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Question:


What is the difference between a 401(k) and a 403(b)? I have both and I am thinking of just consolidating to one or the other. I am 46 and have quite a while before I retire.
-SonyaDH


Answer:


There’s not much difference between the two types of retirement plans. They’re just two numbers away from each other in the U.S. Tax Code, after all. Both programs, which generally are offered by private-sector and public-sector employers, respectively, provide tax advantages for contributions and the investment income and gains that they earn. Details are available in IRS Publication 560, which covers employer-sponsored plans.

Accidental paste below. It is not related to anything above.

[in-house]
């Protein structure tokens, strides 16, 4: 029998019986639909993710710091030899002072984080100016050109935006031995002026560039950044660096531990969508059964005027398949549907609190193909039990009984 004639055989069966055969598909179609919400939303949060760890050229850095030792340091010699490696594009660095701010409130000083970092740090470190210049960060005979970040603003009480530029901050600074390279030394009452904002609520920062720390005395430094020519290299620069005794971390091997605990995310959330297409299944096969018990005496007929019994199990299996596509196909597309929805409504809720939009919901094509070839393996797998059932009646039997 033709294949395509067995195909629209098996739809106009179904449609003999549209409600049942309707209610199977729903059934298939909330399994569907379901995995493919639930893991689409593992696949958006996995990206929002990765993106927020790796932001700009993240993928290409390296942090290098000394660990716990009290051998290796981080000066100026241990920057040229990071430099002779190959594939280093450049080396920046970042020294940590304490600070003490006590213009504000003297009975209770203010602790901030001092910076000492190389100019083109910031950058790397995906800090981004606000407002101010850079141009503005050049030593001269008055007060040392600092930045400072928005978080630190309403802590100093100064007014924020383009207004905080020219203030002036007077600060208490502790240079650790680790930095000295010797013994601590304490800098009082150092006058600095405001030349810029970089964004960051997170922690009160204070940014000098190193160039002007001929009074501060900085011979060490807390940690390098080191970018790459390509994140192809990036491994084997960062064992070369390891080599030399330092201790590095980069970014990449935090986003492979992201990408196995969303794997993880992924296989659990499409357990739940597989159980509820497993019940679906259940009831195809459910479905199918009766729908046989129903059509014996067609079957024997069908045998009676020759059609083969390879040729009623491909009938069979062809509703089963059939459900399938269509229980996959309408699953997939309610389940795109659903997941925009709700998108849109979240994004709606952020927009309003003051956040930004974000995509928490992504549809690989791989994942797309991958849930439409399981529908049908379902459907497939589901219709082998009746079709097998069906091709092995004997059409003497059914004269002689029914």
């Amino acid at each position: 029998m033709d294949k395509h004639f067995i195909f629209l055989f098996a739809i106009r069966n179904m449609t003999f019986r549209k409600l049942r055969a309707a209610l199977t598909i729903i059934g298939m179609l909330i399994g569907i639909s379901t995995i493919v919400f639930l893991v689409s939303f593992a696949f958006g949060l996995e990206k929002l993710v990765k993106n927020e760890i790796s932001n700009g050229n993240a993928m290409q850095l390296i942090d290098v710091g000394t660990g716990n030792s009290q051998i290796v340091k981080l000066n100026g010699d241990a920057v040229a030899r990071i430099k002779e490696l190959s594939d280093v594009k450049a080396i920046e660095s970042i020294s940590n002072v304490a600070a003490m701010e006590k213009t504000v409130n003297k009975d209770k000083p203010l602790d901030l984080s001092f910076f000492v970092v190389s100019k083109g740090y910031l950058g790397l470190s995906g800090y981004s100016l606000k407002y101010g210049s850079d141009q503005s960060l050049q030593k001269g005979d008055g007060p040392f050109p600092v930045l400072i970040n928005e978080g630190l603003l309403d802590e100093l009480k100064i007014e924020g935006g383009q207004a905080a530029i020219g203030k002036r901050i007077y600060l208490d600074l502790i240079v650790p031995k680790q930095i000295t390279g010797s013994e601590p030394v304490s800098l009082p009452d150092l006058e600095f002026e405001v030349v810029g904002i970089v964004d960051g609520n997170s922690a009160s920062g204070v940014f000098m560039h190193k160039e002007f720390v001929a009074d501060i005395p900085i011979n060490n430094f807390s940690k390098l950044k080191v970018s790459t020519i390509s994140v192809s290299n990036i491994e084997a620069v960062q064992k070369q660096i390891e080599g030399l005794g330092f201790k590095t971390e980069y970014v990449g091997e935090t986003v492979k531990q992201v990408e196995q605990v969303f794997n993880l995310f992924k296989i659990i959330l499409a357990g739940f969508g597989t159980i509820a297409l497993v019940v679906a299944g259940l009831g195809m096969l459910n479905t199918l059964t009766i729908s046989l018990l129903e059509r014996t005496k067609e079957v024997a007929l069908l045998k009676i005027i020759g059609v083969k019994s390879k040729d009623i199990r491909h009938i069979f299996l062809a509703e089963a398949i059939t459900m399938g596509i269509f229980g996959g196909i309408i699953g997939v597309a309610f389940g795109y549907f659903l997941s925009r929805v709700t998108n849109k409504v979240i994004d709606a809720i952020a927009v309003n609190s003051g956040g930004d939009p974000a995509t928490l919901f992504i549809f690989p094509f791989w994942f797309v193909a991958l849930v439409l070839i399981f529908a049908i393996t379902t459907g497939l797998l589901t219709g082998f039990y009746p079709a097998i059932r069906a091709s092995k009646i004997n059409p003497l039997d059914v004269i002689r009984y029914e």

I’m not sure how you could consolidate your savings “to one or the other.” Any consolidation would have to be into whichever plan is run by your present employer. The choice you seem to have would be to leave the assets that are parked in your former employer’s plan where they are or transfer them into the plan where you work now. Making that choice is similar to making many investment decisions: Compare the options available in each plan – the number and types of asset classes; the quality of the investment managers; the specific mutual funds or other vehicles; their performance records; costs – and go with the one that seems to meet your needs best.
-Conrad de Aenlle



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